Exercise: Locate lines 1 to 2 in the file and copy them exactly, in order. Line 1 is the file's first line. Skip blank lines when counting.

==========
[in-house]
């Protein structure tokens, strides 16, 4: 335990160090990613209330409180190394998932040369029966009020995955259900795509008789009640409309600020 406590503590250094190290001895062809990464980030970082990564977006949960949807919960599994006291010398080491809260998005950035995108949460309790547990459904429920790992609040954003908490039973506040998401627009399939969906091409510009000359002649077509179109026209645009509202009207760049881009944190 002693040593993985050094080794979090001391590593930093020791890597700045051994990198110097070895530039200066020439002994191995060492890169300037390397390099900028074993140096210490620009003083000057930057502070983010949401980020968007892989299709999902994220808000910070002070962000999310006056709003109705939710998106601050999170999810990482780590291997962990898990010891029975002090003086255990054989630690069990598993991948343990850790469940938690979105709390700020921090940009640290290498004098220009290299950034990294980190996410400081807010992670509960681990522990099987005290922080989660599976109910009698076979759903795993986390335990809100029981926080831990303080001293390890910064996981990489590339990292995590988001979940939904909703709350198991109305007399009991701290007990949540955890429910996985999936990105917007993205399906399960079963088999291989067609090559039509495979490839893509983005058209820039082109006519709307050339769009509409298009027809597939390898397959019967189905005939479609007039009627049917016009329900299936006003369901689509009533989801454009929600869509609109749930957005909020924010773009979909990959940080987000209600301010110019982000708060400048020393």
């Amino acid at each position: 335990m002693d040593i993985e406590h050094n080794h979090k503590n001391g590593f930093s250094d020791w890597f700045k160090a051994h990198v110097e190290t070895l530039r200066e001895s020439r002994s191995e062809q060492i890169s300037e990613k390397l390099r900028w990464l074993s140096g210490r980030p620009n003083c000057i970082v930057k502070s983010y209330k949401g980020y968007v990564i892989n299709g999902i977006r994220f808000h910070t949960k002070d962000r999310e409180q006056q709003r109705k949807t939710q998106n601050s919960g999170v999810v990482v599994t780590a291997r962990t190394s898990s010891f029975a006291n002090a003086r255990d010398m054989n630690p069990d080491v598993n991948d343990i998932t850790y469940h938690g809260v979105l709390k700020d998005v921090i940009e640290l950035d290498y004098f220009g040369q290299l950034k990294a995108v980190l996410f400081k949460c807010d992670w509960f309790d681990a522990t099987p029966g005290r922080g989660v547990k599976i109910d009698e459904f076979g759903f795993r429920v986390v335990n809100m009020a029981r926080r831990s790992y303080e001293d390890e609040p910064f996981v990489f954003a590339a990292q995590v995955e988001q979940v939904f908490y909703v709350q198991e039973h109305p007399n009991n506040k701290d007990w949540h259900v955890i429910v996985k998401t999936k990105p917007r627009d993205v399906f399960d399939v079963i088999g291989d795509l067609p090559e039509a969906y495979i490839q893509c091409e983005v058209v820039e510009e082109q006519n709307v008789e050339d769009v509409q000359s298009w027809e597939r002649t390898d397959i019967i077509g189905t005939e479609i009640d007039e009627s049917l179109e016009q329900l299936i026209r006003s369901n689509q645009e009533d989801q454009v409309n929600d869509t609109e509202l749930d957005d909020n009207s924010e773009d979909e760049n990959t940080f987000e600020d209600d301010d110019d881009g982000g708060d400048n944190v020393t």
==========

[in-house]
């Protein structure tokens, strides 16, 4: 335990160090990613209330409180190394998932040369029966009020995955259900795509008789009640409309600020 406590503590250094190290001895062809990464980030970082990564977006949960949807919960599994006291010398080491809260998005950035995108949460309790547990459904429920790992609040954003908490039973506040998401627009399939969906091409510009000359002649077509179109026209645009509202009207760049881009944190 002693040593993985050094080794979090001391590593930093020791890597700045051994990198110097070895530039200066020439002994191995060492890169300037390397390099900028074993140096210490620009003083000057930057502070983010949401980020968007892989299709999902994220808000910070002070962000999310006056709003109705939710998106601050999170999810990482780590291997962990898990010891029975002090003086255990054989630690069990598993991948343990850790469940938690979105709390700020921090940009640290290498004098220009290299950034990294980190996410400081807010992670509960681990522990099987005290922080989660599976109910009698076979759903795993986390335990809100029981926080831990303080001293390890910064996981990489590339990292995590988001979940939904909703709350198991109305007399009991701290007990949540955890429910996985999936990105917007993205399906399960079963088999291989067609090559039509495979490839893509983005058209820039082109006519709307050339769009509409298009027809597939390898397959019967189905005939479609007039009627049917016009329900299936006003369901689509009533989801454009929600869509609109749930957005909020924010773009979909990959940080987000209600301010110019982000708060400048020393």